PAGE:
In December 2016, one of the pastors I enjoyed serving with in the Philippines was tragically murdered while driving his wife to a public school where she serves as a teacher. This deeply impacted my soul. I wept over this unfortunate death for days. During this time of grieving, Matthew 12:20 leaped off the page of my Bible as I read it: “A bruised reed He will not break, and smoking flax He will not quench.”Jesus will not pour salt into our wounds. He will not treat those who are “bruised” with grief and pain harshly. He comes along side of us to strengthen us with His presence rather than step on us to advance His own plans. He will not “quench” what little flame for the Lord or life (“smoking flax”) we have left inside of us. He wants to rekindle our love and passion for Him. Unlike the religious leaders of His day, Jesus had compassion for the weak and vulnerable. He extended gentleness and humility to the harassed and helpless (Matthew 9:36) as well as to the weary and burdened (Matthew 11:28).

Many Christian leaders can add to the pain of the broken and bruised by being harsh and demanding. But not Jesus. He is always available to empathize with us and understand us when we are hurting. He knows exactly what to say and do when we are vulnerable so He can lift us up and set us in a broad place. He is on our side. He is not against us (cf. Psalm 118:5-9; Romans 8:31-39).

I am impressed with the emotional health of Jesus in verses 33 and 35. Christ experienced emotions of anger (11:33; cf. 11:38) and sadness (11:35). He did not deny them nor stuff them down. When we experience losses, God wants us also to pay attention to our emotions, including anger and sadness, as part of growing in the discipleship process. God made people in His image (Genesis 1:26-27) which includes emotions. God has feelings of anger (cf. Exodus 4:14; Number 11:10; Deuteronomy 7:4; Mark 3:5; John 2:13-16; 3:36; 11:33, 38; Romans 1:18; 12:19) and sadness (Genesis 6:6; I Samuel 15:11; Isaiah 63:10; Mark 3:5; Luke 19:41; John 11:35; Ephesians 4:30), so emotions in themselves are not sinful. Denying our emotions is denying our humanity given to us by our Creator. But acknowledging and processing our emotions with the Lord leads to healing and a greater capacity to love the Lord and other people.

Some Christians have been taught to be ashamed of their emotions, such as anger, fear, or sadness, so they stuff those feelings instead of processing them. Often times, the result is those emotions “leak” through in indirect ways such as passive aggressive behavior (e.g. showing up late, etc.), sarcasm, a spiteful tone of voice, withdrawing from others, and giving them the silent treatment.

“Two-thirds of the psalms are laments, complaints to God.” 1  Several Psalms are imprecatory Psalms (cf. Psalm 35; 55; 59; 69; 79; 109; 137) whereby the writer curses God’s enemies. Is it wrong to ask God to punish our enemies since Jesus taught His followers to bless their enemies and not curse them (Matthew 5:43-44; Luke 6:27-28)? Why would God inspire the writers of Psalms to record these kinds of prayers if it was wrong to pray in this way? I personally believe God has included these Psalms to help us pray honestly to God about our own feelings. Grieving our losses God’s way includes paying attention to our emotions, so we can process them and release them to the Lord.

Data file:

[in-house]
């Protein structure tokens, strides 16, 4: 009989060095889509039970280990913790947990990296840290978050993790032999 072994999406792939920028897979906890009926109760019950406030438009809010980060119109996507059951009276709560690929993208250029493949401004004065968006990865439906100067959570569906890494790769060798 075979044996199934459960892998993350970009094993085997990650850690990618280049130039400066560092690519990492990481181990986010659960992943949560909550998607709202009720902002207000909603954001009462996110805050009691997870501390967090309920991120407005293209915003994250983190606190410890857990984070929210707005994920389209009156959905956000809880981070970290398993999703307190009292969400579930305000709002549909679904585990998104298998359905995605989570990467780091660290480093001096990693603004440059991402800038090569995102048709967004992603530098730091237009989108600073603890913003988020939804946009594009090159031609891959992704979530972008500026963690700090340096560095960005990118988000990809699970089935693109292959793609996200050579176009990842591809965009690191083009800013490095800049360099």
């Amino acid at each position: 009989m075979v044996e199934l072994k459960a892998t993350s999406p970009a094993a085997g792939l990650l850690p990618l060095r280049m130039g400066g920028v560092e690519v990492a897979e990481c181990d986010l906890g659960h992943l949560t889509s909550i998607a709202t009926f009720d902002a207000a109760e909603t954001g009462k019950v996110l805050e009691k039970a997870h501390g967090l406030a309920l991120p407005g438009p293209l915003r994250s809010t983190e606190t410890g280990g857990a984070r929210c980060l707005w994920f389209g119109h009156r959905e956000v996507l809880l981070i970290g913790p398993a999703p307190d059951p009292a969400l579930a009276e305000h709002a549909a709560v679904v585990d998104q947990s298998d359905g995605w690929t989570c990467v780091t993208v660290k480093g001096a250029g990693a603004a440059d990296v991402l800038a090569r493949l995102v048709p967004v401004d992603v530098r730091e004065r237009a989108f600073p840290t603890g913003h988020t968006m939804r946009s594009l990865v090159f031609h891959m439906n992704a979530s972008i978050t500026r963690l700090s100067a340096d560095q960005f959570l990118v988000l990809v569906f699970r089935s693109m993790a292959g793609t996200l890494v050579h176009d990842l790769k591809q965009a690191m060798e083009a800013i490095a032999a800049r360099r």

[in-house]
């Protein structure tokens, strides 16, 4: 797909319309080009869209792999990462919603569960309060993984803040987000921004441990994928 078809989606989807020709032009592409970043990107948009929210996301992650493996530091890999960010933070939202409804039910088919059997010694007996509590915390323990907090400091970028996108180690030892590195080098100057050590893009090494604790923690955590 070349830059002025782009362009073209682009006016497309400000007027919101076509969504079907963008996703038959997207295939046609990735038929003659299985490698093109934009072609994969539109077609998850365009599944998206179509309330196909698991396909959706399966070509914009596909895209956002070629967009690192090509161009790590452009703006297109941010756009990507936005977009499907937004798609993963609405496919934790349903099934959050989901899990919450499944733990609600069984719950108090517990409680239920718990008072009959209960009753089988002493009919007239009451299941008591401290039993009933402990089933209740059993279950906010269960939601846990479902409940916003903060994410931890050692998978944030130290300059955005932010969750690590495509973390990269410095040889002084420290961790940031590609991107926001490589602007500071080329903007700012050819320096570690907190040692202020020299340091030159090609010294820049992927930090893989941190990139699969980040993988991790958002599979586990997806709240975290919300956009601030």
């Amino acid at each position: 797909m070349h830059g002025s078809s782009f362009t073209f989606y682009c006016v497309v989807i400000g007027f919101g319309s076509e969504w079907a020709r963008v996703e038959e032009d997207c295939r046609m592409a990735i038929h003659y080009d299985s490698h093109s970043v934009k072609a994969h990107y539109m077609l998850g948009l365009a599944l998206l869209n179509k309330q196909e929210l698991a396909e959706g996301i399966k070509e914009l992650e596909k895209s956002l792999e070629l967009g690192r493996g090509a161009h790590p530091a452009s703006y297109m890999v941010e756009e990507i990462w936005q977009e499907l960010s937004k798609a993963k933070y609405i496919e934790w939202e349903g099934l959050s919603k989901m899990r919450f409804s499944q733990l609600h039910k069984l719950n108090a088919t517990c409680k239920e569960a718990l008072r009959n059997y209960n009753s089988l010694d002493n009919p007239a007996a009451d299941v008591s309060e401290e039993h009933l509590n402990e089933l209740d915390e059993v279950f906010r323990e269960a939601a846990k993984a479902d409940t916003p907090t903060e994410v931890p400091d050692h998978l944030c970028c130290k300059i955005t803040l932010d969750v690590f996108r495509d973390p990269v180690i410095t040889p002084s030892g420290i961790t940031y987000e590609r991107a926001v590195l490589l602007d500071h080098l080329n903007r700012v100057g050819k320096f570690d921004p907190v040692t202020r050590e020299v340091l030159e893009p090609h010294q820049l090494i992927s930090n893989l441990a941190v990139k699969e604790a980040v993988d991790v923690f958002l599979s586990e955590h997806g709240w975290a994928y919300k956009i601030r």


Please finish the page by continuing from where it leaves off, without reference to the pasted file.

“Then the Jews said, ‘See how He loved him!’ ” (John 11:36). According to this group, Jesus’ tears showed how much He loved Lazarus. Evidence of sincere love for others can have a powerful impact on those who witness it. As believers show compassion to those who are broken and hurting, God can give them opportunities to share the gospel with the lost.

“And some of them said, ‘Could not this Man, who opened the eyes of the blind, also have kept this man from dying?’ ” (John 11:37). Others near Lazarus’ grave were not impressed with Jesus’ tears. They were angry. They thought Jesus should have prevented Lazarus death. “He had healed the blind so it is obvious He could have healed Lazarus to prevent all of this sadness and blubbering.”

If Jesus healed Lazarus before he died, Mary would not have experienced the tender compassion of Christ near Lazarus’ grave. Likewise, if Christ did not allow situations to worsen in our lives after we pray, many of us would be unable to know what His compassion is like for us. 

What is your response to Jesus today? Can you relate to Mary and Martha who were angry and disappointed with Jesus? Have you asked Jesus where He was when your loved one died? Or perhaps you wondered where Christ was when you were abandoned or abused as a child?

Christ wants you to know that He was there when you went through your loss or your trauma. And the look on His face was not one of apathy or anger. The look on His face was the same look that Mary saw that day when Jesus came to her brother’s grave. His was the look of compassion with tears streaming down His face.  

Prayer: Lord Jesus, thank You for Your humanity which enables You to be an understanding Friend Who weeps with me when I lose a loved one or have to process a painful memory. Knowing that You understand how I feel gives me hope that You know what to do to help me heal. My trust is in You to meet my deepest needs at this time. Your tears demonstrate that You truly do care about my pain. Thank You for helping me to face that pain so I can heal and move forward with You. In Your name I pray Lord Jesus. Amen.

ENDNOTE:

1. Peter Scazzero, Emotionally Healthy Spirituality, (Grand Rapids: Zondervan, 2017), pg. 126.